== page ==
Vótáil 100 - On the centenary of women in Ireland being granted the parliamentary vote, we celebrate the achievements and legacies of some of the pioneering women of the time.
Carmel Snow (1887–1961)
Editor of American Harper’s Bazaar
Before Anna Wintour or Diana Vreeland, the fashion industry bowed to the opinion of an Irish woman. Carmel Snow (née White) born in Dalkey, County Dublin, was fashion͛s most powerful voice from the 1930s to the 1950s.
As a child, shortly after her father͛s death, she moved to New York with her mother who established
herself as a prominent dressmaker to wealthy socialites. Carmel worked in her mother͛s custom dressmaking shop before joining Vogue Magazine, where she rose to the rank of fashion editor.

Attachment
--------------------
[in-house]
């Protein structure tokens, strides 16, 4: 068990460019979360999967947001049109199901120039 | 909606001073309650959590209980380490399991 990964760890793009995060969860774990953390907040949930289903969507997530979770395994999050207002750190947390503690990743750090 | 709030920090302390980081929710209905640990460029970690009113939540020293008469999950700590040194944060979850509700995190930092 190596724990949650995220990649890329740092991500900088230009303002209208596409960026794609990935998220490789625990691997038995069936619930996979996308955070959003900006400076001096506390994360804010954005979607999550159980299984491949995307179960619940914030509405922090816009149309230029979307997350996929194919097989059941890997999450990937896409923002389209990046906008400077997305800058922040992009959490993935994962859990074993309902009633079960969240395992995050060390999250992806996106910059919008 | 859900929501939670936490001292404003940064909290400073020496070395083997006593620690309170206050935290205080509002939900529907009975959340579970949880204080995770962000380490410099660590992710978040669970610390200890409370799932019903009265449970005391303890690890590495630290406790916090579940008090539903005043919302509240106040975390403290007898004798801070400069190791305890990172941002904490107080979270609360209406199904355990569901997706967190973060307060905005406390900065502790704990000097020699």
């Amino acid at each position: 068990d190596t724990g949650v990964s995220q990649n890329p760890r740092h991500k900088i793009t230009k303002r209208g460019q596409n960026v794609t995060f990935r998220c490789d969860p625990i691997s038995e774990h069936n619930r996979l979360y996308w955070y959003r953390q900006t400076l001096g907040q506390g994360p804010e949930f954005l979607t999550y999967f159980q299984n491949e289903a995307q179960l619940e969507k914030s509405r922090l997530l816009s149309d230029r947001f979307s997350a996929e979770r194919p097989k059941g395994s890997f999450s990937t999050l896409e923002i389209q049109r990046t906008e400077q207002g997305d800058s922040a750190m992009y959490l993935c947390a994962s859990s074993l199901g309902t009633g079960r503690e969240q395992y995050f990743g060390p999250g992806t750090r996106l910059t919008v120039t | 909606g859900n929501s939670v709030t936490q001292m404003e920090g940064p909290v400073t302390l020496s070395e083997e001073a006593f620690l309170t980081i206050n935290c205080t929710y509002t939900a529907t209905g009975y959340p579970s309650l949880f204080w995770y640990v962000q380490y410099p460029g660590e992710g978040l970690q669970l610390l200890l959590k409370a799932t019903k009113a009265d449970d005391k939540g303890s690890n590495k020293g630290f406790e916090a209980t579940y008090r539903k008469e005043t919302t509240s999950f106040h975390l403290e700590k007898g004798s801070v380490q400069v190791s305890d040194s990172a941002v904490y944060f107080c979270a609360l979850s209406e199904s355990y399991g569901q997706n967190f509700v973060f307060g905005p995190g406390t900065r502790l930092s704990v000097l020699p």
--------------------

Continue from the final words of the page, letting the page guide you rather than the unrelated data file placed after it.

From there she moved on to Harper’s Bazaar where she quickly became editor-in-chief. She transformed an ailing publication into the most admired and forward-thinking magazine of the century. Harper’s Bazaar became a reflection of Carmel and her vision of creating a magazine for ͚a well-dressed woman with a well-dressed mind.͛ Together with art director Alexey Brodovitch she re-invented magazine design by creating stronger
interaction between text and pictures, and employing an artful use of white space and images that jumped out at the reader.
She was responsible for coining the phrase ͚the New Look͛ when she witnessed Christian Dior͛s iconic collection in 1947. ͚It͛s quite a revolution, dear Christian,͛ she said. ͚Your dresses have such a new look͛. With one throwaway sentence of gracious praise, Carmel Snow created a tagline for the most famous fashion collection of all time.
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